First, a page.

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Bangalore Fort or Tipu Sultan’s Fort

Bangalore Fort also known as Tipu Sultan Fort was initially built as a mud fort by Kampe Gowda, the founder of Bengaluru. Later in 1761, the fort was converted to a stone fort by Hyder Ali, father of Tipu Sultan. The fort was stronghold by Tipu Sultan until it fell to the British in 1791. After coming under the British control, most of the palace was reconstructed into house schools and hospitals.

Bangalore Fort or Tipu Sultan’s Fort

Within the fort is Tipu Sultan’s Summer Palace, a great piece of architecture: The Delhi Gate is a brilliant example of Islamic architecture. It has motifs and other carved decorations on the wooden doors. Ganpati Temple located in the fort complex is also a great place to visit. Also there is a city market surrounding the fort.


The fort dates back to the year 1537 when it was started as a mud fort by Kempe Gowda a chieftain of Yelahanka. It was a fort with moat surrounding it and nine large gates. Under the Mysore kings there were some attempts made to modernize the mud fort and its surroundings. It was enlarged converted into a stone fort almost 200 years later in 1761 by Hyder Ali. Bangalore fort was in thick of military actions during the regime of the famous Tipu Sultan.

Banagalore Fort

In 1791 the British army led by Lord Cornwallis captured Bangalore by assault and laid a siege to the Bangalore Fort and after around six weeks of siege the East India Company stormed the fort which marked Tipu Sultan’s fall.

This majestic fort stands for as a witness to the struggle of Mysore Emperor against the British domination.


The Delhi Gate portion is a fine specimen of Islamic military architecture with the characteristic arches, motifs and the lattice work. The exterior of the Arch is beautifully ornate with motifs. As you go through the gateway on either side you can see the lattice windows pierced on stone sheets. There stands a pair of gigantic wooden doors with rows of spikes on it. The spikes are basically a deterrent against the charging elephants, which were used to break the doors.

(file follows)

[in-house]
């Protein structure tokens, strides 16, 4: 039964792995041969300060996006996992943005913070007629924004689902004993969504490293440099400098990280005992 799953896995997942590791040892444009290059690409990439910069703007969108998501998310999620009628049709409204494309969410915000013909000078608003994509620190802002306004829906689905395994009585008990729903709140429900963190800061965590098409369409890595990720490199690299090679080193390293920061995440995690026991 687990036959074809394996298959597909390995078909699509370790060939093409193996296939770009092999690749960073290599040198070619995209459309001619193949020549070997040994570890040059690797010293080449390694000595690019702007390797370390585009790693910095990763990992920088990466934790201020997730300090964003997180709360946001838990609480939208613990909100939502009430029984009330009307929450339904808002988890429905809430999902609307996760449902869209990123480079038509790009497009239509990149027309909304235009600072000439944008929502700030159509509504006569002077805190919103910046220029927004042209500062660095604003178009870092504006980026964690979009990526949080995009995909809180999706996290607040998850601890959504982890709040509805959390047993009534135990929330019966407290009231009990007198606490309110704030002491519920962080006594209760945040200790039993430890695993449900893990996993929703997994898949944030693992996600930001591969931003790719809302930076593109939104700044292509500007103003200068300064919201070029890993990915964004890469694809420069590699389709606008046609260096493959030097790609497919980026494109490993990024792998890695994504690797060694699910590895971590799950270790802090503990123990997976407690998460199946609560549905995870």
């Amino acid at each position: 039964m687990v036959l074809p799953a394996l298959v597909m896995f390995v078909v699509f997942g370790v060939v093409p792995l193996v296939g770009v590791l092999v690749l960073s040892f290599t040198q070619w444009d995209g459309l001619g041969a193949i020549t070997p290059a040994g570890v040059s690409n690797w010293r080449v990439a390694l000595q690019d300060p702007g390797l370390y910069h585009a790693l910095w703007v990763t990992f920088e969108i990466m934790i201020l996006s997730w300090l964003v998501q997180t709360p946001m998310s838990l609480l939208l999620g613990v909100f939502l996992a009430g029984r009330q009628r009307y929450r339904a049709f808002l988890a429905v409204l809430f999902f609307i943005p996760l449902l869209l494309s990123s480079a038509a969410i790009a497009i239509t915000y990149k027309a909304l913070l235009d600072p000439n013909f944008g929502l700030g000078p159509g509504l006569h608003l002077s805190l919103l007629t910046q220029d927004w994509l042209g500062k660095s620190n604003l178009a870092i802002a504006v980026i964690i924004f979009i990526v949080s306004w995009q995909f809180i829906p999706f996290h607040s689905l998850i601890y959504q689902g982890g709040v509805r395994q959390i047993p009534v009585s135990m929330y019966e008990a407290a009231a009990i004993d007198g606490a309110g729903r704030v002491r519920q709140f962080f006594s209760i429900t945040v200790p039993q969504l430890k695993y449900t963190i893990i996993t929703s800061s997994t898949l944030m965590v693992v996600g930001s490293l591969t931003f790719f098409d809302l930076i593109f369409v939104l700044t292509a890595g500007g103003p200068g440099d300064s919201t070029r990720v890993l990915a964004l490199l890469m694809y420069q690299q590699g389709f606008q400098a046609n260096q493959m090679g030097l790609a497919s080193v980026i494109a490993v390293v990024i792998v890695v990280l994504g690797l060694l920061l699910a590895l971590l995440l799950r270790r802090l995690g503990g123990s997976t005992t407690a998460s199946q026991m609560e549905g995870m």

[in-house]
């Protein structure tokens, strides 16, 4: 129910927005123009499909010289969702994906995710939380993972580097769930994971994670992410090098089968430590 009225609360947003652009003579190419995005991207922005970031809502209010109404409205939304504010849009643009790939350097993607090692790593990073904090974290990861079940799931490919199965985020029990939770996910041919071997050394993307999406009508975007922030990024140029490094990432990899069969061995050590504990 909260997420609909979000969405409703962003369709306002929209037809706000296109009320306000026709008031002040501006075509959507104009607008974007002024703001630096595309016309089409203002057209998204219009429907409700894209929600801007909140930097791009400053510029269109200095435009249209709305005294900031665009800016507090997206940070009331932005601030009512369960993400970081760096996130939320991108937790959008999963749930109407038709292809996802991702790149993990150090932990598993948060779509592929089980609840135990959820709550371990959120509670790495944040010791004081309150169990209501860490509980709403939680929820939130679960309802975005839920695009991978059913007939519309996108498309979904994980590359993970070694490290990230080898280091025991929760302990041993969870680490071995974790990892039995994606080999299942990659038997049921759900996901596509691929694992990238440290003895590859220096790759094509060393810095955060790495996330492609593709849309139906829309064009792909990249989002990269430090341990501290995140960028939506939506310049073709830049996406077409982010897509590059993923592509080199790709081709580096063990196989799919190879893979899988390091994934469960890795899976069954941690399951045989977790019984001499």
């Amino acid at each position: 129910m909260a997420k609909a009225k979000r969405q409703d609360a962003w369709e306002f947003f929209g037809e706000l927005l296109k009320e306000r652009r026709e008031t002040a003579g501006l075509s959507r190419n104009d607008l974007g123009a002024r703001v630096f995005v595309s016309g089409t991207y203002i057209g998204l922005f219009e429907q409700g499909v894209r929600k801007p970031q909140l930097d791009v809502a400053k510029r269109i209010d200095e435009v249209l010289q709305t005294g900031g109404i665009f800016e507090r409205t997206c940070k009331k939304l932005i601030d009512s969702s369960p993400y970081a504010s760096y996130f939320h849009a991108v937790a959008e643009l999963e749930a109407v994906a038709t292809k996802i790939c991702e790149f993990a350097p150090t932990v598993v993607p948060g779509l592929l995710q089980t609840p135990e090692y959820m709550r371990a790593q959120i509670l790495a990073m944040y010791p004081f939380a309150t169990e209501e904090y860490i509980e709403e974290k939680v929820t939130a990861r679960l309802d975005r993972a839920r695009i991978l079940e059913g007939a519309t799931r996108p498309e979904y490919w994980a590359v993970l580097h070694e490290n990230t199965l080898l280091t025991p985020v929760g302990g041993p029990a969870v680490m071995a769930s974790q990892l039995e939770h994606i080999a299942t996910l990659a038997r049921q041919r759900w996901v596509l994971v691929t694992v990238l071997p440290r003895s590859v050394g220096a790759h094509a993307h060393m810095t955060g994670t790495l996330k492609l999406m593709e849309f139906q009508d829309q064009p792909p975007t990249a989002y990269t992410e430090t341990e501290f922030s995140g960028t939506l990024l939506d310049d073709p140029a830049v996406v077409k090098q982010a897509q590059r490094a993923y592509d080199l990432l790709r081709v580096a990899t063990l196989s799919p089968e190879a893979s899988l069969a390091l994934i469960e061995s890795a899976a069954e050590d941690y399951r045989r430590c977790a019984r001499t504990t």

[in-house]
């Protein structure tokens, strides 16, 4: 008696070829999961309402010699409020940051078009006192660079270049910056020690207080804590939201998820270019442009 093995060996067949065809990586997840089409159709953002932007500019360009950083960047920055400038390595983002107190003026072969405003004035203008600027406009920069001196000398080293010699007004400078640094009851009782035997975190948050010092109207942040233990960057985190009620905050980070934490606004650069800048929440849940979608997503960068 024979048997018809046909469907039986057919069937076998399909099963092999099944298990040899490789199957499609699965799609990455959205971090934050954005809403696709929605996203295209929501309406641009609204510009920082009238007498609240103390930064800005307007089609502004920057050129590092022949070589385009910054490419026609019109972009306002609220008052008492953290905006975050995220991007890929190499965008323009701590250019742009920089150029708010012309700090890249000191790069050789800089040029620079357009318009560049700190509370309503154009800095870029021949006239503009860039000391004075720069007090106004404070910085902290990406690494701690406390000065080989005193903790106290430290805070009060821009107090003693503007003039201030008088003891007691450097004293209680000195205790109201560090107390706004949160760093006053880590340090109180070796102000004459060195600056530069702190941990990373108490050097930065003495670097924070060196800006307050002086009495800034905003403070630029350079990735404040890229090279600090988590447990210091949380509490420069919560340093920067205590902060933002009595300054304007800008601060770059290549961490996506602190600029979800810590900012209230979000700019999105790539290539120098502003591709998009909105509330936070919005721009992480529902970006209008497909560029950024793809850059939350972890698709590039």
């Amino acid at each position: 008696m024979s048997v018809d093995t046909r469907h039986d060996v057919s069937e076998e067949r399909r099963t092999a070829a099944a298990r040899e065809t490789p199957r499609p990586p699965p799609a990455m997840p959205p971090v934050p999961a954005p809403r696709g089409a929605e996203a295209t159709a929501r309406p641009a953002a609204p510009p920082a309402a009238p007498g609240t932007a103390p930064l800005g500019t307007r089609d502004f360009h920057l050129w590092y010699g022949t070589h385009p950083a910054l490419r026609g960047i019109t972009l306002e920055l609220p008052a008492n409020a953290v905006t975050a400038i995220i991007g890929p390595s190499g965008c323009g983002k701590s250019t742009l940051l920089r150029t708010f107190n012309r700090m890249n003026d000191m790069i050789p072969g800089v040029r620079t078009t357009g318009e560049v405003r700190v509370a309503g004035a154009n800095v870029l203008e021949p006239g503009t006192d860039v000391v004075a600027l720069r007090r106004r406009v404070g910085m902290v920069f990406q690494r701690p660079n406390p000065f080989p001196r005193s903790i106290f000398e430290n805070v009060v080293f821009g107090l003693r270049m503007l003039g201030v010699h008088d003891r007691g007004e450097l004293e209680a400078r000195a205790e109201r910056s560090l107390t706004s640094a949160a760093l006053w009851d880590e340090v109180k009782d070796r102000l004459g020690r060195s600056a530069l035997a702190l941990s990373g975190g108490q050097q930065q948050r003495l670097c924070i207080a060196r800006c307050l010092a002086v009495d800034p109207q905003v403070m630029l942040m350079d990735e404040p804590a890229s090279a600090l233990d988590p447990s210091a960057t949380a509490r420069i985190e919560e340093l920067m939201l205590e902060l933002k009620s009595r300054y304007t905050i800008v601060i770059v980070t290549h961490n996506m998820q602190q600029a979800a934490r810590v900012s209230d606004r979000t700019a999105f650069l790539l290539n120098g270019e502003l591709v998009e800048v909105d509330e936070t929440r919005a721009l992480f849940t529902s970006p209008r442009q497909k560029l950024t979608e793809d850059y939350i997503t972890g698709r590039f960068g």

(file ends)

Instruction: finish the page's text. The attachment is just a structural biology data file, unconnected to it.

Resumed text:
Bangalore Fort
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Through the gateway structure, you will reach an open court surrounded by tall fort walls. Where you will see the shrine of Ganpati which dates back to the 16th century when the original fort was built. The style of the shrine is unusual to the region with sloping pyramid like a roof and whitewashed plane walls.

Inside the fort stands Tipu Sultan’s Summer Palace which has been built entirely of teakwood. This double storeyed palace stands tall adorned with pillars, arches and balconies. The floral motifs embellish the walls as well as the ceilings of the palace. On either side of the palace are beautiful gardens, which lead to its main entrance.

The Later Structures at the Fort

Within the Bangalore Fort were the present Victoria Hospital, the Kote Venkataramana Swami Temple, Tipu Sultan Summer Palace, Makkala Koota Park, the armoury in the Bangalore Medical College Campus, Fort High School, Fort Church, Minto Ophthalmic Hospital and the present KIMS hospital and campus.

Tipu Sultan's Summer Palace


The palace is open for the visitors throughout the week from 8:30 AM to 5:30 PM.

Whereabouts and How to Reach ?

The Bangalore Fort is located near KR City Market, on the Albert Victor road Chamrajpet in the centre of the old Bangalore near the Kalasipalyam bus stand in Karnataka.

Bangalore is easily accessible from all states and cities of the country. Get down at the City Market Bus Stop and you can walk to the fort. There is a ticket counter at the gate where you will have to pay the entry fee Rs 5 per person for Indian visitors and Rs 100 per person for foreign tourists. If you wish to take a camera inside the fort there is no charge but for a camcorder you will have to pay Rs 25.

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About Anirudh Singh

Anirudh Singh is a passionate blogger and the man behind Amazing India Blog. He has 5 years of experience in the newspaper industry and he founded Amazing India Blog in 2015. Apart from writing and editing articles on Travel, Business and Technology at Amazing India Blog, he also contributes to other well known newspapers and online news blogs.